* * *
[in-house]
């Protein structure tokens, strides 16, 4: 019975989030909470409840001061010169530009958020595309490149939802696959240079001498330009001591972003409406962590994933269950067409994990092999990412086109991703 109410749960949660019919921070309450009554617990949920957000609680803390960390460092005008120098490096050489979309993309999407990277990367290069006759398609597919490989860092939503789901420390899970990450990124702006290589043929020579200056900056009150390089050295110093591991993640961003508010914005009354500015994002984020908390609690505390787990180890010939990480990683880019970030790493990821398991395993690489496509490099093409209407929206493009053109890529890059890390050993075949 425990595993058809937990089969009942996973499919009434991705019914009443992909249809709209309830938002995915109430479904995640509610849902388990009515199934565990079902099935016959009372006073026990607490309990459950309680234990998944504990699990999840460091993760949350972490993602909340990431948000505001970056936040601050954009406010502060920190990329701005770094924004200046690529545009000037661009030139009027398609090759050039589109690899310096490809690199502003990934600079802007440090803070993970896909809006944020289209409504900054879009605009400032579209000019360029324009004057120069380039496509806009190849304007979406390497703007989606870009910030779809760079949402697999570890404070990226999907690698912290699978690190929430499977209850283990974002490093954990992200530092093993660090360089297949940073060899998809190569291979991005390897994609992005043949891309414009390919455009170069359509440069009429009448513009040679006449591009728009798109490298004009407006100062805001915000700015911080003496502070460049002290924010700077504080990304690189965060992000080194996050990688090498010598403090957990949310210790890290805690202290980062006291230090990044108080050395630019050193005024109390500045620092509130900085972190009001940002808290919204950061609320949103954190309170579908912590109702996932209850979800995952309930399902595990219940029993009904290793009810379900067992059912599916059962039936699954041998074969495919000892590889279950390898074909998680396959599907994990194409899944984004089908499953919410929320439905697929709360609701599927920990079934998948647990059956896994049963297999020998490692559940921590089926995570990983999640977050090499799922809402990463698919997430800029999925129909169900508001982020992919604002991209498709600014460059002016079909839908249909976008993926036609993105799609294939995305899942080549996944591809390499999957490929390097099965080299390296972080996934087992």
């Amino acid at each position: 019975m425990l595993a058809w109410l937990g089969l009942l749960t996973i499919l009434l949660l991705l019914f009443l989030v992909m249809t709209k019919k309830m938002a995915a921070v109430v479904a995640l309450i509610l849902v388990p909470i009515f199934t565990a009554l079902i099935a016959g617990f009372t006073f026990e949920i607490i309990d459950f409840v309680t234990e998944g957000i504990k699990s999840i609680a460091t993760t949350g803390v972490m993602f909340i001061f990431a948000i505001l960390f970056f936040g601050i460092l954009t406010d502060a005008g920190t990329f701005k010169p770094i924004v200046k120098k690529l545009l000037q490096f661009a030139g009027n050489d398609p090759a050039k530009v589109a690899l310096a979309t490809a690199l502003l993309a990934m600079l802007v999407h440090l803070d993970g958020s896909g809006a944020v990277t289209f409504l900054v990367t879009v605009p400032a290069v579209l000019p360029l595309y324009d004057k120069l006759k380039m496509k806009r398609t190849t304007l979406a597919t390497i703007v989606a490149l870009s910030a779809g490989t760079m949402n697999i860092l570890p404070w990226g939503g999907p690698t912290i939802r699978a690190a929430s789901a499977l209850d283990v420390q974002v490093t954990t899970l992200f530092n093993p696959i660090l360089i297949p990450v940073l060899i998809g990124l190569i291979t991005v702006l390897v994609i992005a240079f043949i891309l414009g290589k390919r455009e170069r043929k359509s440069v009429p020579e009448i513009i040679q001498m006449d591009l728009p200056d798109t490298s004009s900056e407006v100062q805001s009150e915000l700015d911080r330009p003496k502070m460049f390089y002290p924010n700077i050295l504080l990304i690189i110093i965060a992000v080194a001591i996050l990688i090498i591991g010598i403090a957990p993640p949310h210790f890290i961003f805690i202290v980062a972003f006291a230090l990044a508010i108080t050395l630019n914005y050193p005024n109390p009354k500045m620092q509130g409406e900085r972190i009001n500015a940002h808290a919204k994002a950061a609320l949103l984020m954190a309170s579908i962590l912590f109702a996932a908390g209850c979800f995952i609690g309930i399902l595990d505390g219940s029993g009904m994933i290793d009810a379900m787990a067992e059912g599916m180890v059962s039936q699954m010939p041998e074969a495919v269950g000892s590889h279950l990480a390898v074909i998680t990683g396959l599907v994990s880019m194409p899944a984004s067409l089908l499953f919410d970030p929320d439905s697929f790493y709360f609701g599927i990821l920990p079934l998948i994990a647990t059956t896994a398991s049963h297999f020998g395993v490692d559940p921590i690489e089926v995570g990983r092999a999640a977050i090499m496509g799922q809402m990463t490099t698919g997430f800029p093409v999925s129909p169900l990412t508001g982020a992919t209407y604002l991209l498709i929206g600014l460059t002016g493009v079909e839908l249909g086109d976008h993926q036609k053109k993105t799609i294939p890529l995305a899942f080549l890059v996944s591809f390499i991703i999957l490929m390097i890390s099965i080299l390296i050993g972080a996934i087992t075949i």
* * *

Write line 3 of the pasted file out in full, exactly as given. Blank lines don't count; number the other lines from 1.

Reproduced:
């Amino acid at each position: 019975m425990l595993a058809w109410l937990g089969l009942l749960t996973i499919l009434l949660l991705l019914f009443l989030v992909m249809t709209k019919k309830m938002a995915a921070v109430v479904a995640l309450i509610l849902v388990p909470i009515f199934t565990a009554l079902i099935a016959g617990f009372t006073f026990e949920i607490i309990d459950f409840v309680t234990e998944g957000i504990k699990s999840i609680a460091t993760t949350g803390v972490m993602f909340i001061f990431a948000i505001l960390f970056f936040g601050i460092l954009t406010d502060a005008g920190t990329f701005k010169p770094i924004v200046k120098k690529l545009l000037q490096f661009a030139g009027n050489d398609p090759a050039k530009v589109a690899l310096a979309t490809a690199l502003l993309a990934m600079l802007v999407h440090l803070d993970g958020s896909g809006a944020v990277t289209f409504l900054v990367t879009v605009p400032a290069v579209l000019p360029l595309y324009d004057k120069l006759k380039m496509k806009r398609t190849t304007l979406a597919t390497i703007v989606a490149l870009s910030a779809g490989t760079m949402n697999i860092l570890p404070w990226g939503g999907p690698t912290i939802r699978a690190a929430s789901a499977l209850d283990v420390q974002v490093t954990t899970l992200f530092n093993p696959i660090l360089i297949p990450v940073l060899i998809g990124l190569i291979t991005v702006l390897v994609i992005a240079f043949i891309l414009g290589k390919r455009e170069r043929k359509s440069v009429p020579e009448i513009i040679q001498m006449d591009l728009p200056d798109t490298s004009s900056e407006v100062q805001s009150e915000l700015d911080r330009p003496k502070m460049f390089y002290p924010n700077i050295l504080l990304i690189i110093i965060a992000v080194a001591i996050l990688i090498i591991g010598i403090a957990p993640p949310h210790f890290i961003f805690i202290v980062a972003f006291a230090l990044a508010i108080t050395l630019n914005y050193p005024n109390p009354k500045m620092q509130g409406e900085r972190i009001n500015a940002h808290a919204k994002a950061a609320l949103l984020m954190a309170s579908i962590l912590f109702a996932a908390g209850c979800f995952i609690g309930i399902l595990d505390g219940s029993g009904m994933i290793d009810a379900m787990a067992e059912g599916m180890v059962s039936q699954m010939p041998e074969a495919v269950g000892s590889h279950l990480a390898v074909i998680t990683g396959l599907v994990s880019m194409p899944a984004s067409l089908l499953f919410d970030p929320d439905s697929f790493y709360f609701g599927i990821l920990p079934l998948i994990a647990t059956t896994a398991s049963h297999f020998g395993v490692d559940p921590i690489e089926v995570g990983r092999a999640a977050i090499m496509g799922q809402m990463t490099t698919g997430f800029p093409v999925s129909p169900l990412t508001g982020a992919t209407y604002l991209l498709i929206g600014l460059t002016g493009v079909e839908l249909g086109d976008h993926q036609k053109k993105t799609i294939p890529l995305a899942f080549l890059v996944s591809f390499i991703i999957l490929m390097i890390s099965i080299l390296i050993g972080a996934i087992t075949i």